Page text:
Yoga for Fibromyalgia

New Study: Yoga Used as Therapy Lowers Fibromyalgia Symptoms by 30 Percent

Good news for fibromyalgia patients, especially those who aren’t getting relief from prescription drugs and find themselves in too much pain to exercise: a breakthrough new study indicates that yoga can help fibromyalgia patients reduce symptoms like pain, fatigue and stiffness by 30 percent. The study, based out of the Oregon Health and Science University, involved 53 women who had suffered from fibromyalgia for a year or more. Participants either continued their regular treatment routine or added a weekly, 2-hour yoga session. The yoga program used was designed with fibromyalgia patients in mind. Patients spent forty minutes doing low-impact, Hatha poses, and the next eighty focusing on breathing exercises, meditation and group discussion about pain. They were also given instructional DVDs and encouraged to practice at home.

The researchers called the program “Yoga of Awareness” because of its emphasis on the meditative component. James Carson, the study’s lead researcher, emphasized that the non-yoga activities were major components of the program, saying they were “not just add-ons” and that they helped patients “learn to handle pain and fatigue in different ways.”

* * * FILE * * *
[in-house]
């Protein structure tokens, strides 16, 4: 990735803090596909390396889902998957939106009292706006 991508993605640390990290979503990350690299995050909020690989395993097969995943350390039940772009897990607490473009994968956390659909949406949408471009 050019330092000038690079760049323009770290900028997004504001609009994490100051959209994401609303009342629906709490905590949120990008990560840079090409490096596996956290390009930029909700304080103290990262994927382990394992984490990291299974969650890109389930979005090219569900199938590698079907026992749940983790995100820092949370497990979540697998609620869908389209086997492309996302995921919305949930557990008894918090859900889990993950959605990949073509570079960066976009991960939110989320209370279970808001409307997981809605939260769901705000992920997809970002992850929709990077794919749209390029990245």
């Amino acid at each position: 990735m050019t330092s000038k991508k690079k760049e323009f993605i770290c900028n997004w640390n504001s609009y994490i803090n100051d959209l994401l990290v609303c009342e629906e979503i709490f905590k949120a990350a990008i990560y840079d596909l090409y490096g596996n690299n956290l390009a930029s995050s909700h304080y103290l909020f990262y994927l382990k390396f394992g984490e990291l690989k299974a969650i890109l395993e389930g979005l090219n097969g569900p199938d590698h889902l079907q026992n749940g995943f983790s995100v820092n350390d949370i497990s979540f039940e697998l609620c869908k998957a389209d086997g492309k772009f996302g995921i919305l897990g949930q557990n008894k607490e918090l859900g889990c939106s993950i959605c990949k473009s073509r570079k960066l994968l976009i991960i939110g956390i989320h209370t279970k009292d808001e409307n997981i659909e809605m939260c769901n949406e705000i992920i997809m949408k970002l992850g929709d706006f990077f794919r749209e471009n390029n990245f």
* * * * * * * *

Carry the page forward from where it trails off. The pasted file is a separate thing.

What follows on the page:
The results were based on how participants ranked their pain and discomfort at the beginning and end of the experiment. They showed that patients who did yoga decreased symptoms such as pain, anxiety, poor sleep, stiffness and fatigue by 30 percent. The control group’s numbers didn’t change. A larger study is under works to determine exactly how this type of yoga therapy alleviates fibromyalgia symptoms.

Carson thinks yoga may actually rewire the central nervous system’s response to pain signal. These are important findings for both fibromyalgia patients and the yoga community. Fibromyalgia patients are often encouraged to exercise as part of their treatment, but many find it difficult to find a method that accommodates their physical barriers. And the study may build interest in yoga therapy as a treatment for all sorts of ailments